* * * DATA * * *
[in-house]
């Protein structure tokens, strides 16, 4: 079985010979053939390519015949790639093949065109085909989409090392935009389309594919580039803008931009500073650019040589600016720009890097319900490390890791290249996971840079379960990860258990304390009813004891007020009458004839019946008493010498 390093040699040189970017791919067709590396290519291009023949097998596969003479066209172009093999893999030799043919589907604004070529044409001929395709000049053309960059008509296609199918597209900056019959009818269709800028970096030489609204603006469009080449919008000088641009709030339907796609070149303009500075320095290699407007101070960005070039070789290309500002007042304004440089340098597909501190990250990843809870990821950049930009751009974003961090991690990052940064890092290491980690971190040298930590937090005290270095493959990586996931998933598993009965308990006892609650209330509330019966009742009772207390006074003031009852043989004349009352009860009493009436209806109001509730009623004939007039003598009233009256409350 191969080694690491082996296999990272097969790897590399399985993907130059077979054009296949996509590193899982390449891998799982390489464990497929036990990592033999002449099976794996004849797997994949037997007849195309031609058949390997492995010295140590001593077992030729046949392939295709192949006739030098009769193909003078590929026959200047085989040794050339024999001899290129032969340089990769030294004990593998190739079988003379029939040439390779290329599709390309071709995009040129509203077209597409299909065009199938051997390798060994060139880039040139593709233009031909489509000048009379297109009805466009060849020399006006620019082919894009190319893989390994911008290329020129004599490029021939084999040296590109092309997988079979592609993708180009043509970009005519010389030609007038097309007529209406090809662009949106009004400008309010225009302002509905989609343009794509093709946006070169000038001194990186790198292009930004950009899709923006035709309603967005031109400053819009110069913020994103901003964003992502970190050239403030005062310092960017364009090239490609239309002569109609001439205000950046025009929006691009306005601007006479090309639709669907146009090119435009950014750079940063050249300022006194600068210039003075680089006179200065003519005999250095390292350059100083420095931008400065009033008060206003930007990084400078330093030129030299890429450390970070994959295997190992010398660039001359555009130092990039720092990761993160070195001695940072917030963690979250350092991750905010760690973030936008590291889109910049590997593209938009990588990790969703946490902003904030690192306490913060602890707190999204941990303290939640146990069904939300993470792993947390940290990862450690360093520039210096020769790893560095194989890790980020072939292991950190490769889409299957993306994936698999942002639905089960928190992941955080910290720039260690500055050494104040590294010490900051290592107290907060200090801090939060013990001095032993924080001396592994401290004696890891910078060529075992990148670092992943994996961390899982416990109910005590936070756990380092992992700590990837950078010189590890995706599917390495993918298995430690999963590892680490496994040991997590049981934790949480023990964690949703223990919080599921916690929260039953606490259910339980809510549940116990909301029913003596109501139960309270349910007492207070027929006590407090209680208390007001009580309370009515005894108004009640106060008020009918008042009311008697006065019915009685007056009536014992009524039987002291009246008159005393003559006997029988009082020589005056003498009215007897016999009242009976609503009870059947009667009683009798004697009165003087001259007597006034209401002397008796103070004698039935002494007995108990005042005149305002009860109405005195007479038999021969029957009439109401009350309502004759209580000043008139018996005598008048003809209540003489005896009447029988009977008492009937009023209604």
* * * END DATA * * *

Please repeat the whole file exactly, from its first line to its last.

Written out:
[in-house]
């Protein structure tokens, strides 16, 4: 079985010979053939390519015949790639093949065109085909989409090392935009389309594919580039803008931009500073650019040589600016720009890097319900490390890791290249996971840079379960990860258990304390009813004891007020009458004839019946008493010498 390093040699040189970017791919067709590396290519291009023949097998596969003479066209172009093999893999030799043919589907604004070529044409001929395709000049053309960059008509296609199918597209900056019959009818269709800028970096030489609204603006469009080449919008000088641009709030339907796609070149303009500075320095290699407007101070960005070039070789290309500002007042304004440089340098597909501190990250990843809870990821950049930009751009974003961090991690990052940064890092290491980690971190040298930590937090005290270095493959990586996931998933598993009965308990006892609650209330509330019966009742009772207390006074003031009852043989004349009352009860009493009436209806109001509730009623004939007039003598009233009256409350 191969080694690491082996296999990272097969790897590399399985993907130059077979054009296949996509590193899982390449891998799982390489464990497929036990990592033999002449099976794996004849797997994949037997007849195309031609058949390997492995010295140590001593077992030729046949392939295709192949006739030098009769193909003078590929026959200047085989040794050339024999001899290129032969340089990769030294004990593998190739079988003379029939040439390779290329599709390309071709995009040129509203077209597409299909065009199938051997390798060994060139880039040139593709233009031909489509000048009379297109009805466009060849020399006006620019082919894009190319893989390994911008290329020129004599490029021939084999040296590109092309997988079979592609993708180009043509970009005519010389030609007038097309007529209406090809662009949106009004400008309010225009302002509905989609343009794509093709946006070169000038001194990186790198292009930004950009899709923006035709309603967005031109400053819009110069913020994103901003964003992502970190050239403030005062310092960017364009090239490609239309002569109609001439205000950046025009929006691009306005601007006479090309639709669907146009090119435009950014750079940063050249300022006194600068210039003075680089006179200065003519005999250095390292350059100083420095931008400065009033008060206003930007990084400078330093030129030299890429450390970070994959295997190992010398660039001359555009130092990039720092990761993160070195001695940072917030963690979250350092991750905010760690973030936008590291889109910049590997593209938009990588990790969703946490902003904030690192306490913060602890707190999204941990303290939640146990069904939300993470792993947390940290990862450690360093520039210096020769790893560095194989890790980020072939292991950190490769889409299957993306994936698999942002639905089960928190992941955080910290720039260690500055050494104040590294010490900051290592107290907060200090801090939060013990001095032993924080001396592994401290004696890891910078060529075992990148670092992943994996961390899982416990109910005590936070756990380092992992700590990837950078010189590890995706599917390495993918298995430690999963590892680490496994040991997590049981934790949480023990964690949703223990919080599921916690929260039953606490259910339980809510549940116990909301029913003596109501139960309270349910007492207070027929006590407090209680208390007001009580309370009515005894108004009640106060008020009918008042009311008697006065019915009685007056009536014992009524039987002291009246008159005393003559006997029988009082020589005056003498009215007897016999009242009976609503009870059947009667009683009798004697009165003087001259007597006034209401002397008796103070004698039935002494007995108990005042005149305002009860109405005195007479038999021969029957009439109401009350309502004759209580000043008139018996005598008048003809209540003489005896009447029988009977008492009937009023209604």